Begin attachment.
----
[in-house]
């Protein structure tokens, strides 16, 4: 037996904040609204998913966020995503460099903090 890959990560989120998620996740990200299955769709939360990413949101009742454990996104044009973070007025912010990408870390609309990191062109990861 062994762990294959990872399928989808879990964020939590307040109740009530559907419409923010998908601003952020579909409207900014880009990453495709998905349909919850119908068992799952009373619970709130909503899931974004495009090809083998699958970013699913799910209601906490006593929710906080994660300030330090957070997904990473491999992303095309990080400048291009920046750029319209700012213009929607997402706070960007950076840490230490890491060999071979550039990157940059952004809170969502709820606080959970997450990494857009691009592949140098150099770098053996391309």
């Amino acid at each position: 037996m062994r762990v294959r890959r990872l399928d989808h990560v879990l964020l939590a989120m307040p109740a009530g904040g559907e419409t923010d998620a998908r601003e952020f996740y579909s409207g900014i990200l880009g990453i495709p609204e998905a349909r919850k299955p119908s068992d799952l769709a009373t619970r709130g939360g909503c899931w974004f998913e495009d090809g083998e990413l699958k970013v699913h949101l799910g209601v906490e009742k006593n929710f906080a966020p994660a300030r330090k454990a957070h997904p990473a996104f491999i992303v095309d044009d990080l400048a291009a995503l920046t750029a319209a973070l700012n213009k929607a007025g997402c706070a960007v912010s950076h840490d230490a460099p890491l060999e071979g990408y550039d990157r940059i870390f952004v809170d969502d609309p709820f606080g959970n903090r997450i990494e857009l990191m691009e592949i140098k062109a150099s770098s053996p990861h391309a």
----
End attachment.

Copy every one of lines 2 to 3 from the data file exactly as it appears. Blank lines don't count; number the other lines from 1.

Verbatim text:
């Protein structure tokens, strides 16, 4: 037996904040609204998913966020995503460099903090 890959990560989120998620996740990200299955769709939360990413949101009742454990996104044009973070007025912010990408870390609309990191062109990861 062994762990294959990872399928989808879990964020939590307040109740009530559907419409923010998908601003952020579909409207900014880009990453495709998905349909919850119908068992799952009373619970709130909503899931974004495009090809083998699958970013699913799910209601906490006593929710906080994660300030330090957070997904990473491999992303095309990080400048291009920046750029319209700012213009929607997402706070960007950076840490230490890491060999071979550039990157940059952004809170969502709820606080959970997450990494857009691009592949140098150099770098053996391309």
């Amino acid at each position: 037996m062994r762990v294959r890959r990872l399928d989808h990560v879990l964020l939590a989120m307040p109740a009530g904040g559907e419409t923010d998620a998908r601003e952020f996740y579909s409207g900014i990200l880009g990453i495709p609204e998905a349909r919850k299955p119908s068992d799952l769709a009373t619970r709130g939360g909503c899931w974004f998913e495009d090809g083998e990413l699958k970013v699913h949101l799910g209601v906490e009742k006593n929710f906080a966020p994660a300030r330090k454990a957070h997904p990473a996104f491999i992303v095309d044009d990080l400048a291009a995503l920046t750029a319209a973070l700012n213009k929607a007025g997402c706070a960007v912010s950076h840490d230490a460099p890491l060999e071979g990408y550039d990157r940059i870390f952004v809170d969502d609309p709820f606080g959970n903090r997450i990494e857009l990191m691009e592949i140098k062109a150099s770098s053996p990861h391309a």